George Soros Speech on Reflexivity at INET Conference (4/9/2010)

INETeconomics (Youtube)
On April 9, 2010, George Soros gave a speech (Anatomy of a Crisis: The Living History of the Last 30 years) at an Institute for New Economic Thinking (INET) conference at King's College in Cambridge, UK. He explained his theory of reflexivity and how it relates to economic behavior and financial markets. Below I provided quotes from the speech transcript. Watch the full video after the jump courtesy of INET.

Rational expectations and the Efficient Market Hypothesis failed:

"Anyhow, rational expectations theory was pretty conclusively falsified by the crash of 2008 which caught most participants and most regulators unawares. The crash of 2008 also falsified the Efficient Market Hypothesis because it was generated by internal developments within the financial markets, not by external shocks, as the hypothesis postulates.

The failure of these theories brings the entire edifice of economic theory into question. Can economic phenomena be predicted by universally valid laws? I contend that they can’t be, because the phenomena studied have a fundamentally different structure from natural phenomena."

Theory of Reflexivity:

"In human affairs thinking serves two functions: a cognitive one and a causal one. The two functions interfere with each other: the independent variable of one function is the dependent variable of the other. And when the two functions operate simultaneously, neither function has a truly independent variable. I call this interference reflexivity.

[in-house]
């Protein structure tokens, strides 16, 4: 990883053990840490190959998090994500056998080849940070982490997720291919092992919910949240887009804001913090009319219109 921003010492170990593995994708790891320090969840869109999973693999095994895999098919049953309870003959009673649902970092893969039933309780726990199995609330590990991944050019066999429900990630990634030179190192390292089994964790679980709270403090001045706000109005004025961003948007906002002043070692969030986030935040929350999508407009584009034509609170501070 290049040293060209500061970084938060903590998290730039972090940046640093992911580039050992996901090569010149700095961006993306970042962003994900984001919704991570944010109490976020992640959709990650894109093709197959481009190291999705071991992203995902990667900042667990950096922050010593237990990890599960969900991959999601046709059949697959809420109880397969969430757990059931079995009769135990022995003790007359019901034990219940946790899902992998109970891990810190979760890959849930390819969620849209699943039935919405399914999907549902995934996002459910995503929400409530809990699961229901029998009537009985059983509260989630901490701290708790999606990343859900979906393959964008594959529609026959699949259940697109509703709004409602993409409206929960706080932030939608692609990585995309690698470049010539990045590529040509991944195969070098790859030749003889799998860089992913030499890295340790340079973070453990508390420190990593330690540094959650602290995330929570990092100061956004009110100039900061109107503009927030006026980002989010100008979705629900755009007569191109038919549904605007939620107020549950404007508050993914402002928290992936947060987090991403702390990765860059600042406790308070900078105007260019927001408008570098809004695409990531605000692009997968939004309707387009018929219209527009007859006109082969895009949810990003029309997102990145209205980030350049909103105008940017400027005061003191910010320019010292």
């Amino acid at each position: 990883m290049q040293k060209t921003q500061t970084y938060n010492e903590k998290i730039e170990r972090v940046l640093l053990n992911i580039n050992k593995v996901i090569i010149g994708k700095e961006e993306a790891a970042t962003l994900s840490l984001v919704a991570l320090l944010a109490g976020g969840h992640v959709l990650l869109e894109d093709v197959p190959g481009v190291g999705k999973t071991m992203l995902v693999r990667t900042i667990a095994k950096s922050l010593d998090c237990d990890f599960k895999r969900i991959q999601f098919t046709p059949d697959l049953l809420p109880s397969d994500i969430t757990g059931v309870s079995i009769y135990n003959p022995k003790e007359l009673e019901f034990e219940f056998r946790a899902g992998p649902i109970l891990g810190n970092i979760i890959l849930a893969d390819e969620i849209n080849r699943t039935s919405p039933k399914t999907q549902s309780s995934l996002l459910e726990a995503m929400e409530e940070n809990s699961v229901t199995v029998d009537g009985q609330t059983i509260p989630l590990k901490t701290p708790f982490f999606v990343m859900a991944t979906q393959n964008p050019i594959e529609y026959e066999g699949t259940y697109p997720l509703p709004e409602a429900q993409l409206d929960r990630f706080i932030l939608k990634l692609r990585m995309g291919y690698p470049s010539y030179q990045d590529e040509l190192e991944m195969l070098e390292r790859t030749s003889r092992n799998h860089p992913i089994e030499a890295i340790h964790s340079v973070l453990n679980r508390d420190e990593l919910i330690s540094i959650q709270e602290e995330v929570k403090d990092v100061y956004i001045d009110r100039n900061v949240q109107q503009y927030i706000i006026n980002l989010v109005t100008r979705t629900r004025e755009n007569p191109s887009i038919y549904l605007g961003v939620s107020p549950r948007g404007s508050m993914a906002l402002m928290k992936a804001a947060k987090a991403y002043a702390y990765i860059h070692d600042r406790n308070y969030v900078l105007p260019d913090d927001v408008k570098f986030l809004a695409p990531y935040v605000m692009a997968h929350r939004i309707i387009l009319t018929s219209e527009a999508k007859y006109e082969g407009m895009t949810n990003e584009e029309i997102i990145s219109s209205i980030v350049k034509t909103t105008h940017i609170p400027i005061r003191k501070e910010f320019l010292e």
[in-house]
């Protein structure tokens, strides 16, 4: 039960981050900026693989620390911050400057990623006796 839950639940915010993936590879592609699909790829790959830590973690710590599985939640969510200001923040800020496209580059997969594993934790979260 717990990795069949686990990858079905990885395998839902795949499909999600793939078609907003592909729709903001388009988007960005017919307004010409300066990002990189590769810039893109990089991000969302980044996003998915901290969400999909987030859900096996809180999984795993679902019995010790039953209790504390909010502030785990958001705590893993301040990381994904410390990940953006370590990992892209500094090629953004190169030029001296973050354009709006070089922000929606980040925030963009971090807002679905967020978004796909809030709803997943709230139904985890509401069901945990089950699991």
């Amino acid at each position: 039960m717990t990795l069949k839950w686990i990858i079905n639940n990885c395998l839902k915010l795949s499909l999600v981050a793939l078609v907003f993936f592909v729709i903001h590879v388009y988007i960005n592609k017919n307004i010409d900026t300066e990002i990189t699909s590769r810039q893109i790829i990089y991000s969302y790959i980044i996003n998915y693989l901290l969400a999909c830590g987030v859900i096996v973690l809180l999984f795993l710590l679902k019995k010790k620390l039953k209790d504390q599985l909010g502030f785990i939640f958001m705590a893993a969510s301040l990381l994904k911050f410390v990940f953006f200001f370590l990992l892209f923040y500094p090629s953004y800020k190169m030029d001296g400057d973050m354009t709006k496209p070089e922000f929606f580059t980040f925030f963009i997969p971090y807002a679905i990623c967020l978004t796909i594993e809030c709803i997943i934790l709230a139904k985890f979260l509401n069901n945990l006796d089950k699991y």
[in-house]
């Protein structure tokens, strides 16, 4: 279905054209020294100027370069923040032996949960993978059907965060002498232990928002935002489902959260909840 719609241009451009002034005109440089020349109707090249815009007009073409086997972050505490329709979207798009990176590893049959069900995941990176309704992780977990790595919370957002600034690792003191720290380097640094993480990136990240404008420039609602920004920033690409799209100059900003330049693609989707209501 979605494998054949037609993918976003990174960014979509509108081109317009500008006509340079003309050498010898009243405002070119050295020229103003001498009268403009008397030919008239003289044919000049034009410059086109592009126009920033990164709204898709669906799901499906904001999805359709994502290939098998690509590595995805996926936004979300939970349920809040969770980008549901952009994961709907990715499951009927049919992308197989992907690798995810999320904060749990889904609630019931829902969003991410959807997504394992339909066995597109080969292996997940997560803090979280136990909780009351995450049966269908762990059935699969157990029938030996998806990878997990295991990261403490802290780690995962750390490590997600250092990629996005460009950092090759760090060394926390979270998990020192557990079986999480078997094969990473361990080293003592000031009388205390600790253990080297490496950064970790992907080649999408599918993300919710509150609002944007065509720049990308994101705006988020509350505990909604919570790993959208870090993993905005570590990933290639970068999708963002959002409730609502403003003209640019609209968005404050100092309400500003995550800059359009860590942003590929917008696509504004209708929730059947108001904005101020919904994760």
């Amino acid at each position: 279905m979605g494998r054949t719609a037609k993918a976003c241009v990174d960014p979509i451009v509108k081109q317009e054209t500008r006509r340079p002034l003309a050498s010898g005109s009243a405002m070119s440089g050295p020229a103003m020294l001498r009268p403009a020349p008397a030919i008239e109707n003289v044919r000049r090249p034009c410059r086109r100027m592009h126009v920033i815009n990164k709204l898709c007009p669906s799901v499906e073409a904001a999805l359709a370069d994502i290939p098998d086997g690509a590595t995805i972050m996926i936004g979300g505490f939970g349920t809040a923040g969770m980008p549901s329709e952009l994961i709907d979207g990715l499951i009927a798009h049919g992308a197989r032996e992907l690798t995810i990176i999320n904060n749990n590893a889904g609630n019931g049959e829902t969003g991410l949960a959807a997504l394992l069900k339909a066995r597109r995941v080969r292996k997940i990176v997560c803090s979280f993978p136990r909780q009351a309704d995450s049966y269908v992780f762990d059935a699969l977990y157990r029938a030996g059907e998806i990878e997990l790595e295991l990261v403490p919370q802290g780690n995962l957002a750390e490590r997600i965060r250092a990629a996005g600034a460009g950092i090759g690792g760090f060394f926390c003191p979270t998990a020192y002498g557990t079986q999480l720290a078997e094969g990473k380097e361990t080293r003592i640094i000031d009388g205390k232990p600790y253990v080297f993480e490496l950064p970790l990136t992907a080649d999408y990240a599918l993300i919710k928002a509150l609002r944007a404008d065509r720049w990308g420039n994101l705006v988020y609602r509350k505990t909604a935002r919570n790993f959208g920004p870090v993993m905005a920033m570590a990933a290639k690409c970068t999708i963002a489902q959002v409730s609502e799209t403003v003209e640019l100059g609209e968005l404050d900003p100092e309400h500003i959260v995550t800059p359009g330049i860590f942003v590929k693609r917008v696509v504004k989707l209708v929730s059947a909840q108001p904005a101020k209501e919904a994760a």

Reflexivity introduces an element of uncertainty both into the participants’ understanding and into the situation in which they participate. It renders the situation unpredictable by timelessly valid laws. Such laws exist, of course, but they don’t determine the course of events.

Economic theory jumped through many hoops trying to eliminate this element of uncertainty. It started out with the assumption of perfect knowledge. But as Frank Knight showed in his book, “Risk, Uncertainty, and Profit” published in 1921, in conditions of perfect knowledge there would be no room for profits.

The assumption of perfect knowledge was replaced by the assumption of perfect information. When that proved insufficient to explain how financial markets anticipate the future, economists developed the theory of rational expectations. That is when economic theory parted company with reality." (